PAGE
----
Lord Ashdown of Norton-sub-Hamdon: I declare an interest: I am, as the Government know, doing work in Northern Ireland on their behalf in seeking to reach an accommodation between the various sections of the Northern Ireland community on the issue of parades in the long term.

I listened to the Minister’s response in the debate earlier this week on the issue raised by my noble friend Lord Smith of Clifton in Amendments 2 and 5. I was disappointed and concerned to hear the Minister’s defence as to why he did not wish to respond to the substance of the two amendments. As I recall it, the Minister said that this safeguard was built into the Good Friday agreement so that there would be a

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counter-balance of veto between the nationalist and the unionist sides. But surely we have moved beyond the conditions of the Good Friday agreement—we would not have this legislation before us if we had not—into a rather more mature situation in Northern Ireland, where those who determine what goes on are not only those representing the nationalist and unionist sides but also others who declare themselves on neither side. Surely that is what we wish to see grow.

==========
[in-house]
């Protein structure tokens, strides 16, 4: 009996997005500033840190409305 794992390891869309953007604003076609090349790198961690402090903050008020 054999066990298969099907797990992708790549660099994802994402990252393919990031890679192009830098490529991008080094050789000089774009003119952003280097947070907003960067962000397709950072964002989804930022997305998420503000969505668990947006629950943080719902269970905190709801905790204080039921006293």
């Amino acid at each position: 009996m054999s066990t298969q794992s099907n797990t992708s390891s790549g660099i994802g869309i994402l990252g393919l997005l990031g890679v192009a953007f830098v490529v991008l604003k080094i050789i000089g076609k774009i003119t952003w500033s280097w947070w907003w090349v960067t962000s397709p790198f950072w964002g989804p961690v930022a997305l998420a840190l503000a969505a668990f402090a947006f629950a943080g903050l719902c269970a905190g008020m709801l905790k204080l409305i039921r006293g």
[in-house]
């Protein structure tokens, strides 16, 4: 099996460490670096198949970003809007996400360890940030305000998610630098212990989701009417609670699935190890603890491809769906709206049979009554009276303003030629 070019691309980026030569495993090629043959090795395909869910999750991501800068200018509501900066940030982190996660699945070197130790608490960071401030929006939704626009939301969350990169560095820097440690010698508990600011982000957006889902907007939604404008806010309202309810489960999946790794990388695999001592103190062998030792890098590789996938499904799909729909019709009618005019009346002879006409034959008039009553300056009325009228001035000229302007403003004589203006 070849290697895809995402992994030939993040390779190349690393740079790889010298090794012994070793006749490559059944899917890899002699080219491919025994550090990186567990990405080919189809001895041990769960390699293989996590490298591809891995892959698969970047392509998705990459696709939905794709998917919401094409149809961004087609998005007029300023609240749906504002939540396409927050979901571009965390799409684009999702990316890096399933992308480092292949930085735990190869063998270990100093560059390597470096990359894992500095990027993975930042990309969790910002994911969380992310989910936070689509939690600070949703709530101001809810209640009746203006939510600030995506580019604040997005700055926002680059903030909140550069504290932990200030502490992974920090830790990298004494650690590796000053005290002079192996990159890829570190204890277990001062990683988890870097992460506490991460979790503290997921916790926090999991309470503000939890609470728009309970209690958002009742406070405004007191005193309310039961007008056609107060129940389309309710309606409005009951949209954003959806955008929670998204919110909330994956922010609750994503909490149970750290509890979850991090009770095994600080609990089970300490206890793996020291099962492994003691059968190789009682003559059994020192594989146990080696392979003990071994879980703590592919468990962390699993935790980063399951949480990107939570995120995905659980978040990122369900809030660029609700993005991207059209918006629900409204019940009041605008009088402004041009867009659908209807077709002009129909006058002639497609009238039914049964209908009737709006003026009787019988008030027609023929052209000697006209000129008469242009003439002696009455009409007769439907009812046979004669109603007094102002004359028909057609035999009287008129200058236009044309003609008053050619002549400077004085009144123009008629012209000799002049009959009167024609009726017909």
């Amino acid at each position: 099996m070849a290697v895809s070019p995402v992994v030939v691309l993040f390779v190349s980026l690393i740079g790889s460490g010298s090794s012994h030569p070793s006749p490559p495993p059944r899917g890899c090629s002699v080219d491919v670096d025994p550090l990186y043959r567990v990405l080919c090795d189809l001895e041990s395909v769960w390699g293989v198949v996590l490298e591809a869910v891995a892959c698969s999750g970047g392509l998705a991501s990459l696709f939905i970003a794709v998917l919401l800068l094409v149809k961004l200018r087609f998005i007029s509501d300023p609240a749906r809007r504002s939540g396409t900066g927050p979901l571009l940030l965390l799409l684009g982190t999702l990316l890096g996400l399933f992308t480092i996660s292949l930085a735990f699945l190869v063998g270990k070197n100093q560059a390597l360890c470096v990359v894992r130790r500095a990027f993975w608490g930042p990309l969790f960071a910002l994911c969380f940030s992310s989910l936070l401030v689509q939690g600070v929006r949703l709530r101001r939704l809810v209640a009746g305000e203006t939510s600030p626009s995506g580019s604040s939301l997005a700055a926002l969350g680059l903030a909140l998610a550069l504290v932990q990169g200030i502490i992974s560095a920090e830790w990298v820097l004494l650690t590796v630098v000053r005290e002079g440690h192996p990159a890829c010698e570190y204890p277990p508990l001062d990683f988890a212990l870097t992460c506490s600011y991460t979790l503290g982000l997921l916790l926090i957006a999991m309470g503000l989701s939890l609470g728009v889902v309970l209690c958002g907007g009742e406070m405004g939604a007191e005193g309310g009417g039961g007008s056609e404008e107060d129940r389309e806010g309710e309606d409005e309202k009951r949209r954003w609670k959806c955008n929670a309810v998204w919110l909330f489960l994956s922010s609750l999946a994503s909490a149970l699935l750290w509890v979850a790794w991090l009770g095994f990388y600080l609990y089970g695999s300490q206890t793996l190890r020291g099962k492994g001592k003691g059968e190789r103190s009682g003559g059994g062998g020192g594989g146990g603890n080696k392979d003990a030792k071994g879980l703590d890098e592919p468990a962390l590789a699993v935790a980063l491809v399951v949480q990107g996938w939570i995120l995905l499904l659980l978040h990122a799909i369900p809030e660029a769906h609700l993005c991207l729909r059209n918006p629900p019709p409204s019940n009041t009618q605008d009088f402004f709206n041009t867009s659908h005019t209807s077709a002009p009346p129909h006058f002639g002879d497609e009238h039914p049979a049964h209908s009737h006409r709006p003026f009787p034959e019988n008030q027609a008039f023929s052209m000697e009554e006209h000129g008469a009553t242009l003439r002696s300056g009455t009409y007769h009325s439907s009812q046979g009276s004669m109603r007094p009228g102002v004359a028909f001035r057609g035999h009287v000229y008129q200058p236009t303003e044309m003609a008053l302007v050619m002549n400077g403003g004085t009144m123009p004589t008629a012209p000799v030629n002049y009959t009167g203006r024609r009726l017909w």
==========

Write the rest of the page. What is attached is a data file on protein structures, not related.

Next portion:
Future Ministers of justice very likely may come from the Alliance Party of Northern Ireland, which does not declare itself as part of the nationalist or unionist side but sees itself as representing all of Northern Ireland and what you might call the broader civil society of Northern Ireland which we would wish to see established. It is curious, therefore, that the Government are proposing that we should allow such Ministers of justice to be dismissed by what would basically be a vote of the two sectarian parties of Northern Ireland. That would be folly. It also does not respond to the conditions we see developing in Northern Ireland, thanks in large measure to this Government’s courageous moves, and that is not wise. It does not respond to the present circumstances.

It was right in the context of the Good Friday agreement that we should ignore this third quotient of Northern Ireland; that in order to prevent and stop the Troubles we should place this counterbalancing power in the hands of those who see themselves as representing either the nationalists or the loyalists. That was right for that moment, but surely it is not right for this moment. It was right for that moment that those who regarded themselves as being out of the nationalist/loyalist division should be essentially weightless, but surely they should not be weightless now. To allow a justice Minister, who for very good reasons will probably come from a party that is neither nationalist nor loyalist, to be dismissed by a conspiracy between the nationalists and loyalists who dominate is folly of the highest order.